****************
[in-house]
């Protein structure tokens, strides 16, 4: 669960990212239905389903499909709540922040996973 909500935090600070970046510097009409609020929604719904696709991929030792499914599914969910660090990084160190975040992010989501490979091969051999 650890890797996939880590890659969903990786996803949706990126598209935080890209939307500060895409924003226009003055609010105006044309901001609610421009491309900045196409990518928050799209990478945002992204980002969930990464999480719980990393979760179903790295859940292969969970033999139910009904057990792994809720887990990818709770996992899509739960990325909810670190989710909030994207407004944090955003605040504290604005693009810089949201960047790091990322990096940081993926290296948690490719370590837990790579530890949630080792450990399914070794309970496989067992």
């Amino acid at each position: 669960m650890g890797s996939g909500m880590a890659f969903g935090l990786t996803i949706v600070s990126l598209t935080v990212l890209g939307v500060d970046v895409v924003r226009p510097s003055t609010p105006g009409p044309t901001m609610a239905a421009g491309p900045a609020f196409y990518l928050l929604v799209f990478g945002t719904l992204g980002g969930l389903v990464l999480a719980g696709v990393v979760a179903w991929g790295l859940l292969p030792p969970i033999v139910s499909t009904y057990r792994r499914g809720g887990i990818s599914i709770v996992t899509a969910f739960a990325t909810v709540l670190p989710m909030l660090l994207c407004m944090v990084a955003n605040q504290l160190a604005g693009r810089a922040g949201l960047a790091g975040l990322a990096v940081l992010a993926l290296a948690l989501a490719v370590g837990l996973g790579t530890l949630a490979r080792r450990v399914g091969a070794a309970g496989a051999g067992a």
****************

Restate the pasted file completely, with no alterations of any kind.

[in-house]
């Protein structure tokens, strides 16, 4: 669960990212239905389903499909709540922040996973 909500935090600070970046510097009409609020929604719904696709991929030792499914599914969910660090990084160190975040992010989501490979091969051999 650890890797996939880590890659969903990786996803949706990126598209935080890209939307500060895409924003226009003055609010105006044309901001609610421009491309900045196409990518928050799209990478945002992204980002969930990464999480719980990393979760179903790295859940292969969970033999139910009904057990792994809720887990990818709770996992899509739960990325909810670190989710909030994207407004944090955003605040504290604005693009810089949201960047790091990322990096940081993926290296948690490719370590837990790579530890949630080792450990399914070794309970496989067992």
């Amino acid at each position: 669960m650890g890797s996939g909500m880590a890659f969903g935090l990786t996803i949706v600070s990126l598209t935080v990212l890209g939307v500060d970046v895409v924003r226009p510097s003055t609010p105006g009409p044309t901001m609610a239905a421009g491309p900045a609020f196409y990518l928050l929604v799209f990478g945002t719904l992204g980002g969930l389903v990464l999480a719980g696709v990393v979760a179903w991929g790295l859940l292969p030792p969970i033999v139910s499909t009904y057990r792994r499914g809720g887990i990818s599914i709770v996992t899509a969910f739960a990325t909810v709540l670190p989710m909030l660090l994207c407004m944090v990084a955003n605040q504290l160190a604005g693009r810089a922040g949201l960047a790091g975040l990322a990096v940081l992010a993926l290296a948690l989501a490719v370590g837990l996973g790579t530890l949630a490979r080792r450990v399914g091969a070794a309970g496989a051999g067992a």